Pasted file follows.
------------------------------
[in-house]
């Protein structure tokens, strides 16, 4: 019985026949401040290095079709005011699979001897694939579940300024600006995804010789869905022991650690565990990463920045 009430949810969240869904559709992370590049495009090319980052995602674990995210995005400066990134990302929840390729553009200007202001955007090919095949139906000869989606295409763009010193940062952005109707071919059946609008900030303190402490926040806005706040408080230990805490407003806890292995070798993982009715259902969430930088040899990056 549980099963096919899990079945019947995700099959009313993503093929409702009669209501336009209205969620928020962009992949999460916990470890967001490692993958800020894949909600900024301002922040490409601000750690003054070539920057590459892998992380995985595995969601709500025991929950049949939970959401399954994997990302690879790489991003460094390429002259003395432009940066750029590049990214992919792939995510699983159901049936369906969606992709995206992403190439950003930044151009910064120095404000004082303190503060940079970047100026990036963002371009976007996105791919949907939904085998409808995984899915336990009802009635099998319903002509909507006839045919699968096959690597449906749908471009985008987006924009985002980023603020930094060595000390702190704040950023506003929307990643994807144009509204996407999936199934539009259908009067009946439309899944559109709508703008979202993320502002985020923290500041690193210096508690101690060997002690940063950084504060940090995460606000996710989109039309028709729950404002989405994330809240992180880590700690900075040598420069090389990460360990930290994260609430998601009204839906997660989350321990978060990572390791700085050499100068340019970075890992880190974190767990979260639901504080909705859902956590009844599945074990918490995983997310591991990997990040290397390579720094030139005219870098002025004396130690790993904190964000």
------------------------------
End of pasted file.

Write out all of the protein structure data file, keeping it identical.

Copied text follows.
[in-house]
């Protein structure tokens, strides 16, 4: 019985026949401040290095079709005011699979001897694939579940300024600006995804010789869905022991650690565990990463920045 009430949810969240869904559709992370590049495009090319980052995602674990995210995005400066990134990302929840390729553009200007202001955007090919095949139906000869989606295409763009010193940062952005109707071919059946609008900030303190402490926040806005706040408080230990805490407003806890292995070798993982009715259902969430930088040899990056 549980099963096919899990079945019947995700099959009313993503093929409702009669209501336009209205969620928020962009992949999460916990470890967001490692993958800020894949909600900024301002922040490409601000750690003054070539920057590459892998992380995985595995969601709500025991929950049949939970959401399954994997990302690879790489991003460094390429002259003395432009940066750029590049990214992919792939995510699983159901049936369906969606992709995206992403190439950003930044151009910064120095404000004082303190503060940079970047100026990036963002371009976007996105791919949907939904085998409808995984899915336990009802009635099998319903002509909507006839045919699968096959690597449906749908471009985008987006924009985002980023603020930094060595000390702190704040950023506003929307990643994807144009509204996407999936199934539009259908009067009946439309899944559109709508703008979202993320502002985020923290500041690193210096508690101690060997002690940063950084504060940090995460606000996710989109039309028709729950404002989405994330809240992180880590700690900075040598420069090389990460360990930290994260609430998601009204839906997660989350321990978060990572390791700085050499100068340019970075890992880190974190767990979260639901504080909705859902956590009844599945074990918490995983997310591991990997990040290397390579720094030139005219870098002025004396130690790993904190964000």